By the time you read this, critical legislation keeping several key state agencies alive is out of the Texas Senate and on its way to the House — and Gov. Greg Abbott has officially green-lighted the Legislature to begin working on the other 19 items he wants passed during the special session.
In this week's edition of the Trib+Edu newsletter: Sacramento schools look for teachers in the Philippines, political dysfunction continues to hold up education dollars for Illinois schools and a push for music education in South Dakota.
Most Texas prisons remain un-air conditioned, but a federal judge's ruling Wednesday called conditions at one prison cruel and unusual and ordered temporary air conditioning for heat-sensitive inmates.
A fast-moving Senate gave approval to critical “sunset legislation” after midnight Thursday, using two bills to extend the life of five state agencies held political hostage at the end of the regular legislative session.
Federal courts should trust Texas to properly educate voters on new ID rules ahead of the 2018 elections instead of insisting that money be spent on a marketing campaign, President Trump’s justice department argues.
Seven years after Republicans began campaigning on repealing former President Obama's 2010 health care law, all efforts to revamp it appeared to end Tuesday. The two Texas senators had a lot of political capital invested in it.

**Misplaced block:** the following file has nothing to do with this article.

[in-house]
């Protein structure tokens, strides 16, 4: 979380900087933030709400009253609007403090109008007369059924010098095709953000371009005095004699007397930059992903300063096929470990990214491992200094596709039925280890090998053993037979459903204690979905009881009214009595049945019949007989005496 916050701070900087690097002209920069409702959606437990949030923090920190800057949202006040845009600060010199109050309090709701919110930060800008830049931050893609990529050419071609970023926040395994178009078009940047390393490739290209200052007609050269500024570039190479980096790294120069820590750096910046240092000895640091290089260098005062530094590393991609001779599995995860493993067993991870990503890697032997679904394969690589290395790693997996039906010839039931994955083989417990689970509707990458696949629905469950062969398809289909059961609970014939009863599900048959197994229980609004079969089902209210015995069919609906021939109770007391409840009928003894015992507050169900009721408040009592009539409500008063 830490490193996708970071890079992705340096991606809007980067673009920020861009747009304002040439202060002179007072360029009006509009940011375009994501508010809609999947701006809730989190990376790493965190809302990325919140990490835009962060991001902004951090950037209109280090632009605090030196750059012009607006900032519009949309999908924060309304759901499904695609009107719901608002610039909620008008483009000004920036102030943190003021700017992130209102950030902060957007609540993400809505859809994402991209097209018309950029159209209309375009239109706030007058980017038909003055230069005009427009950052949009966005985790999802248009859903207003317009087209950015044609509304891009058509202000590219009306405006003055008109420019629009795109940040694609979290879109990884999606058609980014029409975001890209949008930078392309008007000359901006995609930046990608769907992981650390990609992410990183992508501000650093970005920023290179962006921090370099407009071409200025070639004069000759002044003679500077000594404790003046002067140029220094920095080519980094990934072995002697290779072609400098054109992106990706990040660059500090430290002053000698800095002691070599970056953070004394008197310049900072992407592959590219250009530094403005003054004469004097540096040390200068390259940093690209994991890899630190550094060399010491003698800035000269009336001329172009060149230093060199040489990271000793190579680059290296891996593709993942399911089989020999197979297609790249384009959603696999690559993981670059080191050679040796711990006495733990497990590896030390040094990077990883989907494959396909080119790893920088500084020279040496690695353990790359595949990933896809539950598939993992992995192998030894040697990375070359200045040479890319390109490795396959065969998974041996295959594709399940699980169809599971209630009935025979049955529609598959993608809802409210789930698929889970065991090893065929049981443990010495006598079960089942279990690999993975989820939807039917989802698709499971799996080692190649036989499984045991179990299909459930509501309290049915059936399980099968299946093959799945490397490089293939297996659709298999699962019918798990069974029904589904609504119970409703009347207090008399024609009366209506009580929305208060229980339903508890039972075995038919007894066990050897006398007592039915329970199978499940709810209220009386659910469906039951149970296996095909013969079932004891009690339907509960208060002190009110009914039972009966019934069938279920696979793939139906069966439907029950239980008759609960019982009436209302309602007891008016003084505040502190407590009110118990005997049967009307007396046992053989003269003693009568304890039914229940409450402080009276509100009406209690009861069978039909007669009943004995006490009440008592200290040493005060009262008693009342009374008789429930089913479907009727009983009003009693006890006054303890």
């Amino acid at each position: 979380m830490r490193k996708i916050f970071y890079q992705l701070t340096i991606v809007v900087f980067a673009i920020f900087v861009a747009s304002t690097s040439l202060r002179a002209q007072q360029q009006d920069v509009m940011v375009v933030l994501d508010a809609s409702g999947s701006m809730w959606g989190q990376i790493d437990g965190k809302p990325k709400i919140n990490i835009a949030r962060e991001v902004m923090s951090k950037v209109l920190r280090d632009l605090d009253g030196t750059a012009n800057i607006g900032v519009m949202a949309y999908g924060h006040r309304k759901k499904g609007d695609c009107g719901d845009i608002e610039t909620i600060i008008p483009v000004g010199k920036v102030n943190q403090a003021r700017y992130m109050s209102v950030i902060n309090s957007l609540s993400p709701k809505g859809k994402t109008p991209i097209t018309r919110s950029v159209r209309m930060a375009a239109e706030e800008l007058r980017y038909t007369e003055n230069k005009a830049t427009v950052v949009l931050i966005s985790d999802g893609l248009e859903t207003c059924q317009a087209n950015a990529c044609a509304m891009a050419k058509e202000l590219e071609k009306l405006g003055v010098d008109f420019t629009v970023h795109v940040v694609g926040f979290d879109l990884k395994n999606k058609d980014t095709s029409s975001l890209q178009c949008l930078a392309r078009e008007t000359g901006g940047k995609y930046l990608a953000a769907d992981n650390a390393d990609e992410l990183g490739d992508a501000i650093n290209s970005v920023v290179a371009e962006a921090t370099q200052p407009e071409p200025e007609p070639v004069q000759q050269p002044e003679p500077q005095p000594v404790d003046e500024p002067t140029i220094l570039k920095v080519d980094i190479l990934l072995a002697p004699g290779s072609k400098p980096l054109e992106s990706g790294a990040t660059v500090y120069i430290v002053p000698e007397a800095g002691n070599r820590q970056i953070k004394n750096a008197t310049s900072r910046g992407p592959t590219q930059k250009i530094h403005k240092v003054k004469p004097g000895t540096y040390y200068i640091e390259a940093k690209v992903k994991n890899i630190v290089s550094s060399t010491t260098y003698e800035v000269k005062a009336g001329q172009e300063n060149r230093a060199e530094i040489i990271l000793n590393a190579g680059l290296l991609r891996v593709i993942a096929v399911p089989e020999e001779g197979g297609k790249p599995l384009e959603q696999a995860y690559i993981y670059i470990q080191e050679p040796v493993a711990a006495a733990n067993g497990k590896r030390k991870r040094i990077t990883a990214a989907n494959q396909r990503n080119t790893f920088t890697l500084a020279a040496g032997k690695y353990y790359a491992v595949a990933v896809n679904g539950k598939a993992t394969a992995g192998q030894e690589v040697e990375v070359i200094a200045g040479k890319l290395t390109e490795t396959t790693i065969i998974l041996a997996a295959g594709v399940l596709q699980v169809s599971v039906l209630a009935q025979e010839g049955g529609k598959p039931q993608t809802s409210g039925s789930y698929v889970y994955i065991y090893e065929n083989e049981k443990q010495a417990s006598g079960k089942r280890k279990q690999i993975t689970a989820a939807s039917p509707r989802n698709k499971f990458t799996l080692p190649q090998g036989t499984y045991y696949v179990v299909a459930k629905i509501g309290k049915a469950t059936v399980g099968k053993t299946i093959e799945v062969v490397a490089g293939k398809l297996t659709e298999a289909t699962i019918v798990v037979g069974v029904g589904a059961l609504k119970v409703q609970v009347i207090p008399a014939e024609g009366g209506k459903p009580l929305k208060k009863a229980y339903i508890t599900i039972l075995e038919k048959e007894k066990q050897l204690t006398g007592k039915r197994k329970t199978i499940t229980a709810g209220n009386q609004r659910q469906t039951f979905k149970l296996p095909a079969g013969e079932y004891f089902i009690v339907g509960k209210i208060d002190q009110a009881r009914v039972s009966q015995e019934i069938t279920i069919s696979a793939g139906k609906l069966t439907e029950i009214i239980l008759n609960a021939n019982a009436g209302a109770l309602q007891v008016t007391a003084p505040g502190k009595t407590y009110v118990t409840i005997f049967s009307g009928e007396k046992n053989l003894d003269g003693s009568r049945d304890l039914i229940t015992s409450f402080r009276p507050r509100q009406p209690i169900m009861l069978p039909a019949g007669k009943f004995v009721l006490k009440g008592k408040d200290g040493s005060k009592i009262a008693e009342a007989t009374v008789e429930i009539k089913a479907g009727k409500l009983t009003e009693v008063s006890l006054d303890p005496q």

On the opening day of the special session, Lt. Gov. Dan Patrick took a step to fast-track two bills reauthorizing the Texas Medical Board and four other state agencies jeopardized by inaction during the regular session.
The former police officer who shot and killed 15-year-old Jordan Edwards has been indicted on a murder charge, a rare occurrence in a state and nation where criminal charges against an officer are almost nonexistent.
And they're back: State lawmakers return to the Capitol today to tackle business left unfinished during a divisive legislative session that ended in May. But a seven-week break doesn't appear to have mended their ill will.
In this week's edition of the Trib+Health newsletter: Zika cases are down this summer, feds make hundreds of arrests in health care fraud crackdown and an interview with Joy Schmitz of the McGovern Medical School at UTHealth.